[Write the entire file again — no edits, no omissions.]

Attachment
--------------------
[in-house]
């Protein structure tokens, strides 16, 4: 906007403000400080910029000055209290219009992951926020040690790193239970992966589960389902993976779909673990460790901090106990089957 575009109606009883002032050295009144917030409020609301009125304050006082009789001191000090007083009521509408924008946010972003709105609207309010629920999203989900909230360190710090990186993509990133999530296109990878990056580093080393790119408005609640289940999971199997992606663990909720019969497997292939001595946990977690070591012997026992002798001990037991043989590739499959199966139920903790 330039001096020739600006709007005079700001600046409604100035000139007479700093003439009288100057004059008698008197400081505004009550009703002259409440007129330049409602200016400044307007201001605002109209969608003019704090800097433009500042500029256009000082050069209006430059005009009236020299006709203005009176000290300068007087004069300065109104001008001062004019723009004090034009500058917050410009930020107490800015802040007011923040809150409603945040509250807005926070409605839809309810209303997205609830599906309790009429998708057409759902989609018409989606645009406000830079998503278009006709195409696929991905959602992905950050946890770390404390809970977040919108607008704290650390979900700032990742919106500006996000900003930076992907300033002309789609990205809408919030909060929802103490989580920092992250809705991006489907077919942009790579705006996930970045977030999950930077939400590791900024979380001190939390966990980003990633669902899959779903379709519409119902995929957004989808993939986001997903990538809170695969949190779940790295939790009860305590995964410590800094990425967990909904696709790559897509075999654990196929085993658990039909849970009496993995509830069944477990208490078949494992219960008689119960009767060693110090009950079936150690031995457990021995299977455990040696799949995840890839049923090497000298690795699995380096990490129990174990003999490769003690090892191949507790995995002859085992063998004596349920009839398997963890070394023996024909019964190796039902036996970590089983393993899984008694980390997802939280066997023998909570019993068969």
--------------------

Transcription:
[in-house]
């Protein structure tokens, strides 16, 4: 906007403000400080910029000055209290219009992951926020040690790193239970992966589960389902993976779909673990460790901090106990089957 575009109606009883002032050295009144917030409020609301009125304050006082009789001191000090007083009521509408924008946010972003709105609207309010629920999203989900909230360190710090990186993509990133999530296109990878990056580093080393790119408005609640289940999971199997992606663990909720019969497997292939001595946990977690070591012997026992002798001990037991043989590739499959199966139920903790 330039001096020739600006709007005079700001600046409604100035000139007479700093003439009288100057004059008698008197400081505004009550009703002259409440007129330049409602200016400044307007201001605002109209969608003019704090800097433009500042500029256009000082050069209006430059005009009236020299006709203005009176000290300068007087004069300065109104001008001062004019723009004090034009500058917050410009930020107490800015802040007011923040809150409603945040509250807005926070409605839809309810209303997205609830599906309790009429998708057409759902989609018409989606645009406000830079998503278009006709195409696929991905959602992905950050946890770390404390809970977040919108607008704290650390979900700032990742919106500006996000900003930076992907300033002309789609990205809408919030909060929802103490989580920092992250809705991006489907077919942009790579705006996930970045977030999950930077939400590791900024979380001190939390966990980003990633669902899959779903379709519409119902995929957004989808993939986001997903990538809170695969949190779940790295939790009860305590995964410590800094990425967990909904696709790559897509075999654990196929085993658990039909849970009496993995509830069944477990208490078949494992219960008689119960009767060693110090009950079936150690031995457990021995299977455990040696799949995840890839049923090497000298690795699995380096990490129990174990003999490769003690090892191949507790995995002859085992063998004596349920009839398997963890070394023996024909019964190796039902036996970590089983393993899984008694980390997802939280066997023998909570019993068969």